However, these morphological abnormalities mostly occur in combination with defects in other parts of the sperm. These have been previously described. Some have noted the association of multiple defects with increased chances of spontaneous abortions. They found that sperms with multiple abnormalities cause defective embryo development and lead to spontaneous abortion.[11] Others found the association of defects with seasonal variations.[12] In our study, we also found many cases with multiple abnormalities due to the fact that we did not clinically follow-up the cases. Hence, our study is limited owing to lack of follow-up. Further studies are required to support the findings.

   Conclusions Top

Qualitative defects are often seen even in patients with normal sperm counts and should be noted.

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Conflicts of interest

There are no conflicts of interest.

   References Top

Agarwal A, Mulgund A, Hamada A, Chyatte MR. A unique view on male infertility around the globe. Reprod Biol Endocrinol 2015;13:37.  Back to cited text no. 1
Vasan SS. Semen analysis and sperm function tests: How much to test? Indian J Urol 2011;27:41-8.  Back to cited text no. 2
[PUBMED]  [Full text]  
World Health Organization. Standard procedures. In: Cooper TG, editor. WHO Laboratory Manual for the Examination and Processing of Human Semen. 5th ed. Geneva: World Health Organization; 2010. p. 7-10.  Back to cited text no. 3
Auger J. Assessing human sperm morphology: Top models, underdogs or biometrics? Asian J Androl 2010;12:36-46.  Back to cited text no. 4
Singh S, Sharma S, Jain M, Chauhan R. Importance of papanicolaou staining for sperm morphologic analysis: Comparison with an automated sperm quality analyzer. Am J Clin Pathol 2011;136:247-51.  Back to cited text no. 5
Menkveld R. Clinical significance of the low normal sperm morphology value as proposed in the fifth edition of the WHO laboratory manual for the examination and processing of human semen. Asian J Androl 2010;12:47-58.  Back to cited text no. 6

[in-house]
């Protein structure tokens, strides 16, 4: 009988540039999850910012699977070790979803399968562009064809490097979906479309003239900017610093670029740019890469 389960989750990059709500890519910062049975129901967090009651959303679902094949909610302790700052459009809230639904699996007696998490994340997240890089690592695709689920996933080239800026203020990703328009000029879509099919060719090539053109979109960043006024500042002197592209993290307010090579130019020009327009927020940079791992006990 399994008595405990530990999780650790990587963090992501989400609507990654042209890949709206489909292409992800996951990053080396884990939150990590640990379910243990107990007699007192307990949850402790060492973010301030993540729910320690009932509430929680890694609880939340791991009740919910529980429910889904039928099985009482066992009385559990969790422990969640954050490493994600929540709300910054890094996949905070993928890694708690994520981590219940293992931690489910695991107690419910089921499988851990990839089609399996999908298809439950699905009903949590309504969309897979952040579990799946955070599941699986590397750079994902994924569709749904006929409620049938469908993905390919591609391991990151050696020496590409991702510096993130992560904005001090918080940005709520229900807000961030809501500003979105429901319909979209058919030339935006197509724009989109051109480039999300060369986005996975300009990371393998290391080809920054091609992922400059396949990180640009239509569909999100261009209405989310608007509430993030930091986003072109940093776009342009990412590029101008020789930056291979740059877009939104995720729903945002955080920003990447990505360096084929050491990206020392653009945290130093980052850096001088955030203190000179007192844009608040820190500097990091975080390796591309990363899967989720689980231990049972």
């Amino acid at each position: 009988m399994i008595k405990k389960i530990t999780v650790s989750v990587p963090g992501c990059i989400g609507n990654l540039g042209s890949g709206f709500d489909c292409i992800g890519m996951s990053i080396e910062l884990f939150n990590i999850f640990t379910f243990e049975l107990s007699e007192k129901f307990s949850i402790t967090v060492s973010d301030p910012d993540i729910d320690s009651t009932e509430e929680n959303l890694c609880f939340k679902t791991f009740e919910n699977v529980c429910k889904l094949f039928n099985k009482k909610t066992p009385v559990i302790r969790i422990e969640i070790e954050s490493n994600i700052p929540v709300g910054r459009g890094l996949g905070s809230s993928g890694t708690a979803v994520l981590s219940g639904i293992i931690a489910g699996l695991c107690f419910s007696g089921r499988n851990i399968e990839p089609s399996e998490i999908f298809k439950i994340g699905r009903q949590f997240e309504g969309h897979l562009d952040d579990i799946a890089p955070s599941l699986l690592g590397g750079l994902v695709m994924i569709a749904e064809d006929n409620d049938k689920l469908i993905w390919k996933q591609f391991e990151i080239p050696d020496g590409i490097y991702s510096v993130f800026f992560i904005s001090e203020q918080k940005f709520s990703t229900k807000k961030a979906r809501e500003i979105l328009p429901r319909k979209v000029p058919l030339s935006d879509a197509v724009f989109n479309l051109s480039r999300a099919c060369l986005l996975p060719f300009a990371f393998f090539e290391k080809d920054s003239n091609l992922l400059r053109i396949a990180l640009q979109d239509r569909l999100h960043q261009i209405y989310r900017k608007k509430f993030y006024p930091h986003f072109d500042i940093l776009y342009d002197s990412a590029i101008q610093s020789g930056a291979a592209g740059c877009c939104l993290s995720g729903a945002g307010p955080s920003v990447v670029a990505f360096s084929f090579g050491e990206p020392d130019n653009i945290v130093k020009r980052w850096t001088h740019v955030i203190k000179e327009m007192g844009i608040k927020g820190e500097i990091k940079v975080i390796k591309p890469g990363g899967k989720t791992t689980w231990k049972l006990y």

Karabulut A, Tekin A. Alterations in the morphology and motility of spermatozoa: Relation with total sperm count. Pam Med J 2013;6:1-4.  Back to cited text no. 7
Andrade-Rocha FT. Sperm parameters in men with suspected infertility. Sperm characteristics, strict criteria sperm morphology analysis and hypoosmotic swelling test. J Reprod Med 2001;46:577-82.  Back to cited text no. 8
Nikolettos N, Küpker W, Demirel C, Schöpper B, Blasig C, Sturm R, et al. Fertilization potential of spermatozoa with abnormal morphology. Hum Reprod 1999;14 Suppl 1:47-70.  Back to cited text no. 9
Taşdemir I, Taşdemir M, Tavukçuoglu S, Kahraman S, Biberoģlu K. Effect of abnormal sperm head morphology on the outcome of intracytoplasmic sperm injection in humans. Hum Reprod 1997;12:1214-7.  Back to cited text no. 10
Cao X, Cui Y, Zhang X, Lou J, Zhou J, Wei R, et al. The correlation of sperm morphology with unexplained recurrent spontaneous abortion: A systematic review and meta-analysis. Oncotarget 2017;8:55646-56.  Back to cited text no. 11
Auger J, Eustache F, Andersen AG, Irvine DS, Jørgensen N, Skakkebaek NE, et al. Sperm morphological defects related to environment, lifestyle and medical history of 1001 male partners of pregnant women from four European cities. Hum Reprod 2001;16:2710-7.  Back to cited text no. 12

Correspondence Address:
Mrinalini Kotru
Department of Pathology, University College of Medical Sciences and Guru Teg Bahadur Hospital, New Delhi
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Source of Support: None, Conflict of Interest: None

DOI: 10.4103/IJPM.IJPM_460_17